New threats – different response
Marianne Riddervold has published an article in European Security on how Somali piracy has been dealt with, within the framework of the EU and NATO.
When the European Union (EU) launched its first military naval mission, EU NAVFOR Somalia, Atalanta, the states who are members of both the EU and the North Atlantic Treaty Organization (NATO) made a political choice: to prioritize the EU over NATO in their multilateral military efforts to fight piracy and its consequences. Thereby, Atalanta challenges the conventional assumption that EU security cooperation will remain limited. It also challenges the widely held belief that the European states will chose to act through NATO if dealing multilaterally with international security issues.
How can we explain this decision? This analysis suggests that it can be explained in two phases where different mechanisms were at work. In the first phase, which can be accounted for from a neo-realist perspective, France, who held the Presidency, used particular favourable geopolitical conditions to put an autonomous EU operation on the agenda. However, agreement on the EU option cannot be explained as a result of strategic bargaining. Instead, in a second phase and in line with an alternative hypothesis building on the theory of communicative action, the EU member states came to support the French suggestion due to legitimacy considerations regarding the legal framework of the two operations.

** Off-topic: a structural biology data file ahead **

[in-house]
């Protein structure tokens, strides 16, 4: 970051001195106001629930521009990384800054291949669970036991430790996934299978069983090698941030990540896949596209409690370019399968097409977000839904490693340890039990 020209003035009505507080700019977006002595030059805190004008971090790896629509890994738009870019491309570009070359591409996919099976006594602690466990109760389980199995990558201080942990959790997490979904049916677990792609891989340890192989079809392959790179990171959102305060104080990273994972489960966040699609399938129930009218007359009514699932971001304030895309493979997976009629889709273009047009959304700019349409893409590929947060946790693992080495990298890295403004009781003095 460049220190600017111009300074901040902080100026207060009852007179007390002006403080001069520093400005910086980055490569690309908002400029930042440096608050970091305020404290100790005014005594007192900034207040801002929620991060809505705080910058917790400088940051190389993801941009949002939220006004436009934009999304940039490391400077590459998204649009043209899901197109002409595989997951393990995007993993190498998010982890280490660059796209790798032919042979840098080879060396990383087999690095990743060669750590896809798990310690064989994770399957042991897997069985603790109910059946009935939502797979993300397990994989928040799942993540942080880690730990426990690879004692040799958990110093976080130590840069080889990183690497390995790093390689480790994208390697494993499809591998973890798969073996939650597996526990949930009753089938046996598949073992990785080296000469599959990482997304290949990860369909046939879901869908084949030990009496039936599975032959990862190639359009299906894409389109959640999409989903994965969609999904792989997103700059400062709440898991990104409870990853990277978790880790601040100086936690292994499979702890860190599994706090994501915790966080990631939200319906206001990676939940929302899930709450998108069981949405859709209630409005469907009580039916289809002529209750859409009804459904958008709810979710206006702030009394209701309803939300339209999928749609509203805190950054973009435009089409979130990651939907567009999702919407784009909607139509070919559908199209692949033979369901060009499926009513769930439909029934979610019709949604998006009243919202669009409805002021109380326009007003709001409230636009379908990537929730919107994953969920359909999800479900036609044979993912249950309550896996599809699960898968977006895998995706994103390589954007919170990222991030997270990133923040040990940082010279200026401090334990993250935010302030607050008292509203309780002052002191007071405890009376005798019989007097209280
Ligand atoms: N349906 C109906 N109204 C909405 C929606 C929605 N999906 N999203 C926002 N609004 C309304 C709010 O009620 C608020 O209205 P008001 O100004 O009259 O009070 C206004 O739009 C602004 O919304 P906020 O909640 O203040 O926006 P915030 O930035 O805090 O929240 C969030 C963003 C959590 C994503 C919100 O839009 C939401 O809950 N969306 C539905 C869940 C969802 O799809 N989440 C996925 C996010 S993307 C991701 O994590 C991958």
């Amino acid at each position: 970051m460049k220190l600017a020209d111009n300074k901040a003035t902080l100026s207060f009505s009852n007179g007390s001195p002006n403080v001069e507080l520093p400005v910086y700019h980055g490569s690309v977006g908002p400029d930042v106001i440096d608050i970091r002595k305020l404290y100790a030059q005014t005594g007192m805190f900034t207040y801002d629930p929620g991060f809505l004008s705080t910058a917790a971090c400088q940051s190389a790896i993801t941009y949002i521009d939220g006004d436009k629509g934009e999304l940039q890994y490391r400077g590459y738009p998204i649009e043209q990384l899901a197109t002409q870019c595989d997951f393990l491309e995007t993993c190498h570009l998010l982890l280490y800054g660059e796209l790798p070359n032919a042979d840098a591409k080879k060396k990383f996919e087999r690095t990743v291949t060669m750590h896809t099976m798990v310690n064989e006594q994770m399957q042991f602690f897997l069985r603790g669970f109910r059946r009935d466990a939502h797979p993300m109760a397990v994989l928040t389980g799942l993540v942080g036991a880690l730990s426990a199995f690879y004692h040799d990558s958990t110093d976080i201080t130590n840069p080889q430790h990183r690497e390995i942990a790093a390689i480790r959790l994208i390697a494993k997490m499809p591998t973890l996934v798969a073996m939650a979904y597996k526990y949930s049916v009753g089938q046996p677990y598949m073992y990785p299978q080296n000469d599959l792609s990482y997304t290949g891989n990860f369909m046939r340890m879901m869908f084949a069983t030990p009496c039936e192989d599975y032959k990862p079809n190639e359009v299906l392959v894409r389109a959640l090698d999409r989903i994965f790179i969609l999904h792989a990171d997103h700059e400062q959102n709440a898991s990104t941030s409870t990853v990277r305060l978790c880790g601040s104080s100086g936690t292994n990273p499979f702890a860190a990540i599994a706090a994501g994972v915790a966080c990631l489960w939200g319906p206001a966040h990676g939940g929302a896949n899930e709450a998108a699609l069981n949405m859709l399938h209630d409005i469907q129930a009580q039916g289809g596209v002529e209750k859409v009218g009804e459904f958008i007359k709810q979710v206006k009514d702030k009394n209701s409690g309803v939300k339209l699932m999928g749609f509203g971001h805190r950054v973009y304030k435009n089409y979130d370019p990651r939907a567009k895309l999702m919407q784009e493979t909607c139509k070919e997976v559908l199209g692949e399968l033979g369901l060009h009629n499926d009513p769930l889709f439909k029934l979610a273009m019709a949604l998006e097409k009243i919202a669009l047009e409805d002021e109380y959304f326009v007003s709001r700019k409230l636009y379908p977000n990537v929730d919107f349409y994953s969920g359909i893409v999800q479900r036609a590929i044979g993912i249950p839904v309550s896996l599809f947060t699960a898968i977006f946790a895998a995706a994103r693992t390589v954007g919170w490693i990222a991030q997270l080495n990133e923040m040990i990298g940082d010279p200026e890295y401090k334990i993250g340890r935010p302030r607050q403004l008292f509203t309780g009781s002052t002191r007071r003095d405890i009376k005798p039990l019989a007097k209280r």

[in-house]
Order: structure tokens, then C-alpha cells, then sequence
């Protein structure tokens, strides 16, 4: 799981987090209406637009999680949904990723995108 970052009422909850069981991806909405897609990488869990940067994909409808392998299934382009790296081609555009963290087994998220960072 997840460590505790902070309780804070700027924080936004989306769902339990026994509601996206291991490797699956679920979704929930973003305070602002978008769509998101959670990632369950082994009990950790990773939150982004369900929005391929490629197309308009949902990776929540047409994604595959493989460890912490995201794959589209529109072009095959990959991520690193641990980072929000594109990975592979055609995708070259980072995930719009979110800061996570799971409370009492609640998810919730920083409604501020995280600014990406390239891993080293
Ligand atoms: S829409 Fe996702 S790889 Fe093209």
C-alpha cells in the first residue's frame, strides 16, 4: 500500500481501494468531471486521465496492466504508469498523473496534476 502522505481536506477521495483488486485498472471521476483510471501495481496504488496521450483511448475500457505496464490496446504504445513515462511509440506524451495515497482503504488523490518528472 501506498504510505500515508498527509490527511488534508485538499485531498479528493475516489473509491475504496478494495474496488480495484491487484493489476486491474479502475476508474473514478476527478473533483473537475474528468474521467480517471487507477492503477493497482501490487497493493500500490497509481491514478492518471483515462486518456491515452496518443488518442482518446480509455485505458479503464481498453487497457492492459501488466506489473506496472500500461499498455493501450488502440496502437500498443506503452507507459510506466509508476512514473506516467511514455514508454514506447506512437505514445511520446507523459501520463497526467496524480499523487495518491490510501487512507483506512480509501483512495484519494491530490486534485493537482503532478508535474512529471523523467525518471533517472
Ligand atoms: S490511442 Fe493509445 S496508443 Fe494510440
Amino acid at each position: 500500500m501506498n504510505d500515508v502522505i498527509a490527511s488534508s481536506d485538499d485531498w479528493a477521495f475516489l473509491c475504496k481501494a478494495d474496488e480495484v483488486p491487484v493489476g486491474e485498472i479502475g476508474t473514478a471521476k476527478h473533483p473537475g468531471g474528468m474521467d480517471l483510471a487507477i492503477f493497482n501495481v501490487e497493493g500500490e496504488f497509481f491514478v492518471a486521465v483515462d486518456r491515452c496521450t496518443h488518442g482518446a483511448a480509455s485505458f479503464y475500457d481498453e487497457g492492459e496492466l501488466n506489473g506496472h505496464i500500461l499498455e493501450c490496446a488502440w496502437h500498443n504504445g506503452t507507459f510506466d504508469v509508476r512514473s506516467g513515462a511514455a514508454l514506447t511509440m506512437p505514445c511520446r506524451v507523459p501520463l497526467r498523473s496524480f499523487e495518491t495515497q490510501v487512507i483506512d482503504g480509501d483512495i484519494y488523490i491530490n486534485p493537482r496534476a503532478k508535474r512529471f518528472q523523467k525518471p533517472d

'New threats – different response: EU and NATO and Somali piracy'
European Security, vol. 23, no. 4, 2014, pp. 546-564